The scoop on poop

The Scoop on Poop
By Charlcie Gill
Rabbits produce two types of droppings: fecal
pellets and cecotropes. The latter are produced
in a region of the rabbit's digestive tract called
the ceacum. The ceacum contains a natural
community of bacteria and fungi that provide
essential nutrients and possibly even protect the
rabbit from harmful pathogens. By consuming the
cecotropes as they exit the anus, the rabbit takes
in nutrient-packed dietary items essential to good
health. Though often referred to as “night
droppings”, cecotropes can be produced at
almost any time of day.
Unlike the small brown “bunny marbles” we know as fecal pellets, normal CECOTROPES
resembles a dark greenish brown mulberry, or tightly bunched grapes. Composed of small, soft,
shiny pellets, each is coated with a layer of rubbery mucus, and pressed into an elongate mass.
Cecotropes have a rather strong odor, as they contain a large mass of beneficial cecal bacteria.
When a rabbit ingests cecotropes, the mucus coat protects the bacteria as they pass through the
stomach, then re-establish in the ceacum.
When things go wrong…

True diarrhea is more common in young kits than older rabbits. One of the most common causes
is coccidia. In a kit, dehydration caused by diarrhea can rapidly result in death. It is wise to
consider incidences of diarrhea a true emergency. Common antibiotics used to treat coccidia
include Albon™ and the potentiated sulfas, such as Trimethoprim Sulfa (TMZ) or Bactrim™.
Another cause of diarrhea in kits is stress at weaning. Very young rabbits have a sterile lower
intestine until they begin to eat solid food at the age of 3-4 weeks. It is during this time that their
intestines are at their most critical phase. Weaning too early or weaning under stressful
conditions, can make kits susceptible to enteritis (inflammation of the intestinal lining), which can
cause fatal diarrhea. When I wean kits, I always offer good grass hay. Adding rolled oats to the
ration at a rate of 20% in relation to pellets for about a week is also a helpful preventative.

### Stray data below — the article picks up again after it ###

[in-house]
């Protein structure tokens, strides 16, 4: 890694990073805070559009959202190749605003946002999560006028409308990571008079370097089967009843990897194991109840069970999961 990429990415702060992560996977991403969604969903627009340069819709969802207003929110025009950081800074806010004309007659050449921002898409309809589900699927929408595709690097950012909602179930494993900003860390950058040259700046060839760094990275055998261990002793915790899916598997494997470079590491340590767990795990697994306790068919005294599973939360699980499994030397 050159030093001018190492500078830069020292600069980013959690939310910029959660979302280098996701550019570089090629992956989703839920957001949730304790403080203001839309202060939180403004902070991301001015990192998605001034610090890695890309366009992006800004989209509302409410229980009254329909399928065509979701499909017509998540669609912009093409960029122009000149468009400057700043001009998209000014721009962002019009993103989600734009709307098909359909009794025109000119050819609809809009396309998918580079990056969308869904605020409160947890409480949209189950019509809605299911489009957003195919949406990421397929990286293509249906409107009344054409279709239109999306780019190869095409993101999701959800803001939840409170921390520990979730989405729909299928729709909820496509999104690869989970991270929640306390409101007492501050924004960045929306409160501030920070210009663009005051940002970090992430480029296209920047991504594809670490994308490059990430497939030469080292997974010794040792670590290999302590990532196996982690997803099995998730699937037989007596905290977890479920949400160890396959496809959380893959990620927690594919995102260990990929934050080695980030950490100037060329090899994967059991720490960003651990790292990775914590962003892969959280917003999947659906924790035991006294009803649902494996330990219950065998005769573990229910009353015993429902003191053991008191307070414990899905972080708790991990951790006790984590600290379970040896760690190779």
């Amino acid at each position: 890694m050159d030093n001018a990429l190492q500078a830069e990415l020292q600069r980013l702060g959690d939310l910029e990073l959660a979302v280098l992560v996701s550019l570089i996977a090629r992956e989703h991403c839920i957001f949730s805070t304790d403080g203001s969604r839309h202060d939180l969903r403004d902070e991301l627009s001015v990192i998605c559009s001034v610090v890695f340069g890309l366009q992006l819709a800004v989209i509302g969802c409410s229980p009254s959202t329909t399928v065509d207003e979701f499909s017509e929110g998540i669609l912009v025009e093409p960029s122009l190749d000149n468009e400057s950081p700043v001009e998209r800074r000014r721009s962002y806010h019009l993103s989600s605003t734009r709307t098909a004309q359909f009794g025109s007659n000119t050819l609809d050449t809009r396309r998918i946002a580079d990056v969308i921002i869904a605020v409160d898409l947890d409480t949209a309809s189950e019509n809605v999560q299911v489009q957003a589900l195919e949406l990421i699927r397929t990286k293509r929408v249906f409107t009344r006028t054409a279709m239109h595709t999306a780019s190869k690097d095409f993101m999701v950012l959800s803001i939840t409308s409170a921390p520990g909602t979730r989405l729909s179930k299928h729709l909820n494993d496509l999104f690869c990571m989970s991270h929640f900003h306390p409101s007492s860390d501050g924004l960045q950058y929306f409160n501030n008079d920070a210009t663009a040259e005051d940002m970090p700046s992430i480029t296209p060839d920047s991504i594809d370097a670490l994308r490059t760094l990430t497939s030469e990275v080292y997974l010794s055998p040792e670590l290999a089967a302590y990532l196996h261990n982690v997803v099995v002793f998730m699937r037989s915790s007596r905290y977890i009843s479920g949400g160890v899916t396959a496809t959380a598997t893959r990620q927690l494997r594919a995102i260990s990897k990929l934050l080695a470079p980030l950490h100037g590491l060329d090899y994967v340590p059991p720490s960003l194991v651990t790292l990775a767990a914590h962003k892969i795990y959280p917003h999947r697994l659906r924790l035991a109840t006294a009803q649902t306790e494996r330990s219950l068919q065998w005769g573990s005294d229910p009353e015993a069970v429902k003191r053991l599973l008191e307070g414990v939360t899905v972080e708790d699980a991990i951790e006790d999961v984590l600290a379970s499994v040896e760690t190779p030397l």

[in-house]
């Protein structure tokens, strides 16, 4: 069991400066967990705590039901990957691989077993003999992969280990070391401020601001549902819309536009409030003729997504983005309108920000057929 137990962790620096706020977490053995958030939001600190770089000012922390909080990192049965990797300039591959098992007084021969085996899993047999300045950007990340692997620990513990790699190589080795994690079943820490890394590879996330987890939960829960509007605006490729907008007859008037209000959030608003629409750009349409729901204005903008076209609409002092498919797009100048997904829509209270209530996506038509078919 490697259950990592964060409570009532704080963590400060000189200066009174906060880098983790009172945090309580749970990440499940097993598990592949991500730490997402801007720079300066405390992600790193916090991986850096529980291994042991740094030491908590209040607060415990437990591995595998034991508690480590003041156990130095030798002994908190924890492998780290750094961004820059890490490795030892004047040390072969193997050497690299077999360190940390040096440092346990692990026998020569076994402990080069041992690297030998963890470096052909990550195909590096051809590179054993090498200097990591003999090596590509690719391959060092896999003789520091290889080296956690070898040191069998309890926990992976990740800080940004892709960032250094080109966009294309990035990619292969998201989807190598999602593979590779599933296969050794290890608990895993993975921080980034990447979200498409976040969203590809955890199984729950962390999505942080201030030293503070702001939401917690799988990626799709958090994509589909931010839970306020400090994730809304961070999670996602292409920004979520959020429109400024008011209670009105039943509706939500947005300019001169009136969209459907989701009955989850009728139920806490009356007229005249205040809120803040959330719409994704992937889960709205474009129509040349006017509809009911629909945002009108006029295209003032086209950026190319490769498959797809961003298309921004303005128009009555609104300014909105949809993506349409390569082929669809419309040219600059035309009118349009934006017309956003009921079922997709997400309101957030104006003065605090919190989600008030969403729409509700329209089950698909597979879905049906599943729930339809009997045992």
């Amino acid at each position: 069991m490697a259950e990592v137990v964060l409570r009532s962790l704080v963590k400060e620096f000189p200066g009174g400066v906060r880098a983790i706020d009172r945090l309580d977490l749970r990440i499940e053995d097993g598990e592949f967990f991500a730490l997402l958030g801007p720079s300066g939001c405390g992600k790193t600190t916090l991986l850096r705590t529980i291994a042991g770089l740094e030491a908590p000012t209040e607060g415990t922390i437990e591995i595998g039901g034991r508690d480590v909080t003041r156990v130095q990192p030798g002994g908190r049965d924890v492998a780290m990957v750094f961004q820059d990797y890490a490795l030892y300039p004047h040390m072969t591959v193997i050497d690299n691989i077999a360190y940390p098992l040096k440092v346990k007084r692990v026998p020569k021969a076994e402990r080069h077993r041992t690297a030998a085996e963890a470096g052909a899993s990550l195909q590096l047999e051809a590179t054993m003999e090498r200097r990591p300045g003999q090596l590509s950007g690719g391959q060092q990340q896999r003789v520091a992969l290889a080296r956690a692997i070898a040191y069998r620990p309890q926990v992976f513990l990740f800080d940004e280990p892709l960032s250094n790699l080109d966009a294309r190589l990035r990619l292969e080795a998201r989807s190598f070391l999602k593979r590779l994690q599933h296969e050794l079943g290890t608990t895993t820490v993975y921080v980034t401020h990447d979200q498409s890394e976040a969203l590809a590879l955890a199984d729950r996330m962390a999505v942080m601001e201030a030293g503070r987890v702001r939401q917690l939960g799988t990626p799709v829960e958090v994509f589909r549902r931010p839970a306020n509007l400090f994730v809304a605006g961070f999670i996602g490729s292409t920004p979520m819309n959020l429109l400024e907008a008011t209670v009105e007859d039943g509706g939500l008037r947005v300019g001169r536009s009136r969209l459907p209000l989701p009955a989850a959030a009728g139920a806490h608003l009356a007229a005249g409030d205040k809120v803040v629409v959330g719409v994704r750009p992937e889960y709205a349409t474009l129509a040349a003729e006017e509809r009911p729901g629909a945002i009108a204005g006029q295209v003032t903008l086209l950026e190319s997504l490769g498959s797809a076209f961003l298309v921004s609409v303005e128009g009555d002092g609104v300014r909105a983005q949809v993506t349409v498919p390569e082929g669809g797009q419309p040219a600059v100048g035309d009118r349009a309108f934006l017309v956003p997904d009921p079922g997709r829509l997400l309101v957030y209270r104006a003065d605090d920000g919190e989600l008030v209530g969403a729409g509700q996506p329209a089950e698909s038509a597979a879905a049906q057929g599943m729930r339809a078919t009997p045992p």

Unformed Cecotropes
The ceacum is a delicately balanced ecosystem. If the intestine is moving too slowly, or if the
rabbit is getting a diet too rich in digestible carbohydrates and too low in crude fiber, the complex
population of bacteria in the ceacum can become unbalanced. In this condition, known as CECAL
DYSBIOSIS, beneficial bacteria (e.g., Bacteroides spp. and a variety of others) are outnumbered
by less desirable inhabitants such as yeast or harmful bacteria. A rabbit suffering from cecal
dysbiosis will produce cecotropes that are mushy, pasty or even liquid. They are usually foul-
smelling and often stick to the vent area, causing quite a nasty mess. Methods of treatment
include replacing the concentrate with grass hay for a few days and limiting or eliminating high
protein-type supplements. I have noticed that certain lines of rabbits seem more predisposed to
cecal dysbiosis than others. It is important (especially during the warmer months) to clean dried
cecotropes stuck from the rabbit’s rear end because it is not only smelly and uncomfortable, it is
also a fly attractant which can result in a life-threatening fly strike. Within a 24-hour period an
otherwise stable rabbit can enter a terminal state of shock due to maggot infestation.
Hidden health problems can also result in a loose stool condition. The most common
physiological response when a rabbit is ill or stressed, is a slowing of the normal peristaltic
movements of the intestine, with all the accompanying problems of runny stool, and possible
inflammation of the intestinal lining (enteritis). Common health problems that may be
accompanied by loose stools include: malocclusion, urinary tract disorders, upper respiratory
infections, and torticollis (wry neck).


Editors-in-Chief Editorial Staff Kevin J Tracey, MD Christopher J Czura The Feinstein Institute for Medical Research The Feinstein Institute for Medical Research Anthony Cerami, PhD Margot Gallowitsch-Puerta The Feinstein Institute for Medical Research Mollie Medcast Episode 10 Transcript: Sepsis, Cardiac Proinflammatory StressHello and welcome back to “Mollie Medca

Jamie (current) 5-21-12.pages

JAMIE L. SHELLER SHELLER, P.C. 1528 Walnut Street, Fourth Floor Philadelphia, PA 19102 (215) 790-7300 EDUCATION: Villanova University School of Law Villanova, PAJ.D., May 1989 Contributing writer to “The Docket”New York UniversityNew York, NYB.A. with a double major in political science and communications,January 1986GPA 3.6 Cum LaudeVice-President of Undergraduate Dormitor

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